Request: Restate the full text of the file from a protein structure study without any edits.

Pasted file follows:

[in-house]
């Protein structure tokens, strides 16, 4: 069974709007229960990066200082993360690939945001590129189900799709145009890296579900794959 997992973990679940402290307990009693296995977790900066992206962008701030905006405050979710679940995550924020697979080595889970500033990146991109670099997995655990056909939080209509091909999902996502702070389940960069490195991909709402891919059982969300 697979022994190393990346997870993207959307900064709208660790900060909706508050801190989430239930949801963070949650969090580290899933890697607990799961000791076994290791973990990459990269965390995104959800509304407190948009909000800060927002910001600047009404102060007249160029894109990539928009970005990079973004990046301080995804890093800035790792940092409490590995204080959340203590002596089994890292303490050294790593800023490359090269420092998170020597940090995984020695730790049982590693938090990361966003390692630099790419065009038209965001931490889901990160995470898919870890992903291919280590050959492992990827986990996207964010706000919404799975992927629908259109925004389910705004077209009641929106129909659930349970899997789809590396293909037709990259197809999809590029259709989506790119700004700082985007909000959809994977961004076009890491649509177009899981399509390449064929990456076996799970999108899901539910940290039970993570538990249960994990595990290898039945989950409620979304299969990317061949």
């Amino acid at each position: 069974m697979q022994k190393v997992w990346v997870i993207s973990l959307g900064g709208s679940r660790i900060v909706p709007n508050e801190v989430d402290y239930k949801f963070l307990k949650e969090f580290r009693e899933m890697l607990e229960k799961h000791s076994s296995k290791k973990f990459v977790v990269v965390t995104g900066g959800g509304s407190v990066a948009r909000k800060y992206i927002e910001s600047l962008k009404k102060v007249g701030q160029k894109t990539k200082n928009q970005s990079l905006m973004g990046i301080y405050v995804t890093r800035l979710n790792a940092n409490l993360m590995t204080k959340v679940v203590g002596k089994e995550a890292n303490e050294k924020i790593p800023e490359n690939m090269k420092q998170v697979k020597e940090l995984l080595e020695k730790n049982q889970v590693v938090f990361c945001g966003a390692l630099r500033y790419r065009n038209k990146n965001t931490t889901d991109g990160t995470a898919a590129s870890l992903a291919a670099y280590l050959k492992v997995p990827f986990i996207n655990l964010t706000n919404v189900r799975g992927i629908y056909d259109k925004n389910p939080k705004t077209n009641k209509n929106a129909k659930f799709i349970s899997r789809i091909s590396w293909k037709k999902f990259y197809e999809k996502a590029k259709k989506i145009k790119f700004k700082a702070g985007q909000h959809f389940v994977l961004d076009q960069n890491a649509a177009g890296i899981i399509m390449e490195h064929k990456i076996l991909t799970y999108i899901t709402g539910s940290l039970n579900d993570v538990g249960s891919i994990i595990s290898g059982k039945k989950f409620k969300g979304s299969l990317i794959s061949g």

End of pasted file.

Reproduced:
[in-house]
């Protein structure tokens, strides 16, 4: 069974709007229960990066200082993360690939945001590129189900799709145009890296579900794959 997992973990679940402290307990009693296995977790900066992206962008701030905006405050979710679940995550924020697979080595889970500033990146991109670099997995655990056909939080209509091909999902996502702070389940960069490195991909709402891919059982969300 697979022994190393990346997870993207959307900064709208660790900060909706508050801190989430239930949801963070949650969090580290899933890697607990799961000791076994290791973990990459990269965390995104959800509304407190948009909000800060927002910001600047009404102060007249160029894109990539928009970005990079973004990046301080995804890093800035790792940092409490590995204080959340203590002596089994890292303490050294790593800023490359090269420092998170020597940090995984020695730790049982590693938090990361966003390692630099790419065009038209965001931490889901990160995470898919870890992903291919280590050959492992990827986990996207964010706000919404799975992927629908259109925004389910705004077209009641929106129909659930349970899997789809590396293909037709990259197809999809590029259709989506790119700004700082985007909000959809994977961004076009890491649509177009899981399509390449064929990456076996799970999108899901539910940290039970993570538990249960994990595990290898039945989950409620979304299969990317061949």
């Amino acid at each position: 069974m697979q022994k190393v997992w990346v997870i993207s973990l959307g900064g709208s679940r660790i900060v909706p709007n508050e801190v989430d402290y239930k949801f963070l307990k949650e969090f580290r009693e899933m890697l607990e229960k799961h000791s076994s296995k290791k973990f990459v977790v990269v965390t995104g900066g959800g509304s407190v990066a948009r909000k800060y992206i927002e910001s600047l962008k009404k102060v007249g701030q160029k894109t990539k200082n928009q970005s990079l905006m973004g990046i301080y405050v995804t890093r800035l979710n790792a940092n409490l993360m590995t204080k959340v679940v203590g002596k089994e995550a890292n303490e050294k924020i790593p800023e490359n690939m090269k420092q998170v697979k020597e940090l995984l080595e020695k730790n049982q889970v590693v938090f990361c945001g966003a390692l630099r500033y790419r065009n038209k990146n965001t931490t889901d991109g990160t995470a898919a590129s870890l992903a291919a670099y280590l050959k492992v997995p990827f986990i996207n655990l964010t706000n919404v189900r799975g992927i629908y056909d259109k925004n389910p939080k705004t077209n009641k209509n929106a129909k659930f799709i349970s899997r789809i091909s590396w293909k037709k999902f990259y197809e999809k996502a590029k259709k989506i145009k790119f700004k700082a702070g985007q909000h959809f389940v994977l961004d076009q960069n890491a649509a177009g890296i899981i399509m390449e490195h064929k990456i076996l991909t799970y999108i899901t709402g539910s940290l039970n579900d993570v538990g249960s891919i994990i595990s290898g059982k039945k989950f409620k969300g979304s299969l990317i794959s061949g």